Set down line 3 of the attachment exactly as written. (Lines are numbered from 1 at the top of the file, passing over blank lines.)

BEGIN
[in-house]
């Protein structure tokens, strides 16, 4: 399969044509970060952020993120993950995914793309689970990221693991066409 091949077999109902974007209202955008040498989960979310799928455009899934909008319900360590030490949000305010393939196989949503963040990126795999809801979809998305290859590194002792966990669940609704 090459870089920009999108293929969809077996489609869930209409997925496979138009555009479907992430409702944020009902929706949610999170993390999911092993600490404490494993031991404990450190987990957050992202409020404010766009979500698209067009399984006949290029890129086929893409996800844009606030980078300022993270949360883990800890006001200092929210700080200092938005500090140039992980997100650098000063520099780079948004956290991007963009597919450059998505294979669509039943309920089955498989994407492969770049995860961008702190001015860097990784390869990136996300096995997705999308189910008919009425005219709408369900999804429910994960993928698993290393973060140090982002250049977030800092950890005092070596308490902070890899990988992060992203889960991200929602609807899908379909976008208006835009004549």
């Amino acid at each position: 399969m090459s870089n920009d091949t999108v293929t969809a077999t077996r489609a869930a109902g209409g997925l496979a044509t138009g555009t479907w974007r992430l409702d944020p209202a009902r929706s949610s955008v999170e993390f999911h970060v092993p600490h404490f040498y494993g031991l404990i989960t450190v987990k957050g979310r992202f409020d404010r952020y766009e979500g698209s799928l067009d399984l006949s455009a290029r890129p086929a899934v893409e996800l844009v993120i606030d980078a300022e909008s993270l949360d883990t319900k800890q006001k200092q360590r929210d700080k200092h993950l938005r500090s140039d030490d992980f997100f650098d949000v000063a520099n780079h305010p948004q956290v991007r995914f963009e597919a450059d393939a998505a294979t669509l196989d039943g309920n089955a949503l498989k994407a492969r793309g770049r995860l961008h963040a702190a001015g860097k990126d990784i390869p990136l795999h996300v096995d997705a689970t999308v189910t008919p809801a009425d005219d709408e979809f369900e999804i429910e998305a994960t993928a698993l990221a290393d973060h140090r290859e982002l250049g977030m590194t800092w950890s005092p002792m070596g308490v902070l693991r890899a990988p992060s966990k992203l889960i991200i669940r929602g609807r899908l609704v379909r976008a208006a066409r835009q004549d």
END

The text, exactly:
């Amino acid at each position: 399969m090459s870089n920009d091949t999108v293929t969809a077999t077996r489609a869930a109902g209409g997925l496979a044509t138009g555009t479907w974007r992430l409702d944020p209202a009902r929706s949610s955008v999170e993390f999911h970060v092993p600490h404490f040498y494993g031991l404990i989960t450190v987990k957050g979310r992202f409020d404010r952020y766009e979500g698209s799928l067009d399984l006949s455009a290029r890129p086929a899934v893409e996800l844009v993120i606030d980078a300022e909008s993270l949360d883990t319900k800890q006001k200092q360590r929210d700080k200092h993950l938005r500090s140039d030490d992980f997100f650098d949000v000063a520099n780079h305010p948004q956290v991007r995914f963009e597919a450059d393939a998505a294979t669509l196989d039943g309920n089955a949503l498989k994407a492969r793309g770049r995860l961008h963040a702190a001015g860097k990126d990784i390869p990136l795999h996300v096995d997705a689970t999308v189910t008919p809801a009425d005219d709408e979809f369900e999804i429910e998305a994960t993928a698993l990221a290393d973060h140090r290859e982002l250049g977030m590194t800092w950890s005092p002792m070596g308490v902070l693991r890899a990988p992060s966990k992203l889960i991200i669940r929602g609807r899908l609704v379909r976008a208006a066409r835009q004549d």